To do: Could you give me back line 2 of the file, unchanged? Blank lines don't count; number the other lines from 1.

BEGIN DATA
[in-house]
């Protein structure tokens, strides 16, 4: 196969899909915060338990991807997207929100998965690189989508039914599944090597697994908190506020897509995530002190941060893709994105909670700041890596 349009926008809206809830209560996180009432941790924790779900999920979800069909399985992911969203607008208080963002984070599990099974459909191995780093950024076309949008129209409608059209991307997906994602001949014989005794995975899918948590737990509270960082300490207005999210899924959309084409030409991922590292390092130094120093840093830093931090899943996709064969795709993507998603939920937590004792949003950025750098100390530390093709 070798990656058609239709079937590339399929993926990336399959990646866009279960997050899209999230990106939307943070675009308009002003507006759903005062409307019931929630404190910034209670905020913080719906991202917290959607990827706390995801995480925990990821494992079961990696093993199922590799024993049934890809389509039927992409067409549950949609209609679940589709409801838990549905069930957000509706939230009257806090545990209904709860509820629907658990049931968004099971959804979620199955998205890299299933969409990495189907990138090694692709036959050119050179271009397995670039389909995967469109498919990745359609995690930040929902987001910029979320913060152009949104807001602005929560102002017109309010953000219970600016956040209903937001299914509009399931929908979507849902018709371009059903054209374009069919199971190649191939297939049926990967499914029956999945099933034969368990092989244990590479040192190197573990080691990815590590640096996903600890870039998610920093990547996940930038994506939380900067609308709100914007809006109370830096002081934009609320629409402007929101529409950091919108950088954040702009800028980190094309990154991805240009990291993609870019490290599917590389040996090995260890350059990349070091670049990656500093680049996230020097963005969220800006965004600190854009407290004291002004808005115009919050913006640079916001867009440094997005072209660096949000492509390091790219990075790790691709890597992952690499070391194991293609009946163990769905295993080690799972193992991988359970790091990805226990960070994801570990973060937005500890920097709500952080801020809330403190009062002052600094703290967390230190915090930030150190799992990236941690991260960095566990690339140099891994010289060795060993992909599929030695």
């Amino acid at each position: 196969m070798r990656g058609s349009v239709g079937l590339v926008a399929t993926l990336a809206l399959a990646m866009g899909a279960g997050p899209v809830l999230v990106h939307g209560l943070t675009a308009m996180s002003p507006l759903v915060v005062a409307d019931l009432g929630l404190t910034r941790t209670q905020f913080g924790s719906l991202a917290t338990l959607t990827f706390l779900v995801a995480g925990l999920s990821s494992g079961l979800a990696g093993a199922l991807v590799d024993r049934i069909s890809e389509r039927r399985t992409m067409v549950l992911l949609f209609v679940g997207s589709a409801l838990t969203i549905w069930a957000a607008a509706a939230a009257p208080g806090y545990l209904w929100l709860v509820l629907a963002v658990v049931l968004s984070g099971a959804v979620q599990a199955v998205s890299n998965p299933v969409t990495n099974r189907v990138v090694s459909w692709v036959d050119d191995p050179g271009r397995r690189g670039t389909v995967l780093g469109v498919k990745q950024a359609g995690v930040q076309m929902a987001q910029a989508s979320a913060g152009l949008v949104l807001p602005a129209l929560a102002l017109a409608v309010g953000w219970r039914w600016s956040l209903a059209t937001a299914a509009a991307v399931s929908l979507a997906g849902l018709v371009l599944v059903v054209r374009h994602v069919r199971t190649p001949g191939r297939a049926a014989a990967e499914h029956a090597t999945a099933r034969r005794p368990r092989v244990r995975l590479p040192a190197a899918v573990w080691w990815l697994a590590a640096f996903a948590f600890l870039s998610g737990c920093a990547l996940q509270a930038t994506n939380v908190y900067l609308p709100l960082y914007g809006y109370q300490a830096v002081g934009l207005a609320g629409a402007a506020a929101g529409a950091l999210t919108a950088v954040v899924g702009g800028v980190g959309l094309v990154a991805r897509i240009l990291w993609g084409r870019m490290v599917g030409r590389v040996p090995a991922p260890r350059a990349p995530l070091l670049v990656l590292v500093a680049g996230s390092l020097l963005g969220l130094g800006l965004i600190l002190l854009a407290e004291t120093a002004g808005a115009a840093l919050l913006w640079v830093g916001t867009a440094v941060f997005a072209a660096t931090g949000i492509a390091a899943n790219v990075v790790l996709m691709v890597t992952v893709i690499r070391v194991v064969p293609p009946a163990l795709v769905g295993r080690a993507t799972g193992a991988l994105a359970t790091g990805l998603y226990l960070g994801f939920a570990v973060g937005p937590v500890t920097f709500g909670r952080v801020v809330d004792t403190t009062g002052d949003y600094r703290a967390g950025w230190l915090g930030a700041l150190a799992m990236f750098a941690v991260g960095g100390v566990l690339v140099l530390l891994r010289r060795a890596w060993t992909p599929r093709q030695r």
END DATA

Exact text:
């Protein structure tokens, strides 16, 4: 196969899909915060338990991807997207929100998965690189989508039914599944090597697994908190506020897509995530002190941060893709994105909670700041890596 349009926008809206809830209560996180009432941790924790779900999920979800069909399985992911969203607008208080963002984070599990099974459909191995780093950024076309949008129209409608059209991307997906994602001949014989005794995975899918948590737990509270960082300490207005999210899924959309084409030409991922590292390092130094120093840093830093931090899943996709064969795709993507998603939920937590004792949003950025750098100390530390093709 070798990656058609239709079937590339399929993926990336399959990646866009279960997050899209999230990106939307943070675009308009002003507006759903005062409307019931929630404190910034209670905020913080719906991202917290959607990827706390995801995480925990990821494992079961990696093993199922590799024993049934890809389509039927992409067409549950949609209609679940589709409801838990549905069930957000509706939230009257806090545990209904709860509820629907658990049931968004099971959804979620199955998205890299299933969409990495189907990138090694692709036959050119050179271009397995670039389909995967469109498919990745359609995690930040929902987001910029979320913060152009949104807001602005929560102002017109309010953000219970600016956040209903937001299914509009399931929908979507849902018709371009059903054209374009069919199971190649191939297939049926990967499914029956999945099933034969368990092989244990590479040192190197573990080691990815590590640096996903600890870039998610920093990547996940930038994506939380900067609308709100914007809006109370830096002081934009609320629409402007929101529409950091919108950088954040702009800028980190094309990154991805240009990291993609870019490290599917590389040996090995260890350059990349070091670049990656500093680049996230020097963005969220800006965004600190854009407290004291002004808005115009919050913006640079916001867009440094997005072209660096949000492509390091790219990075790790691709890597992952690499070391194991293609009946163990769905295993080690799972193992991988359970790091990805226990960070994801570990973060937005500890920097709500952080801020809330403190009062002052600094703290967390230190915090930030150190799992990236941690991260960095566990690339140099891994010289060795060993992909599929030695």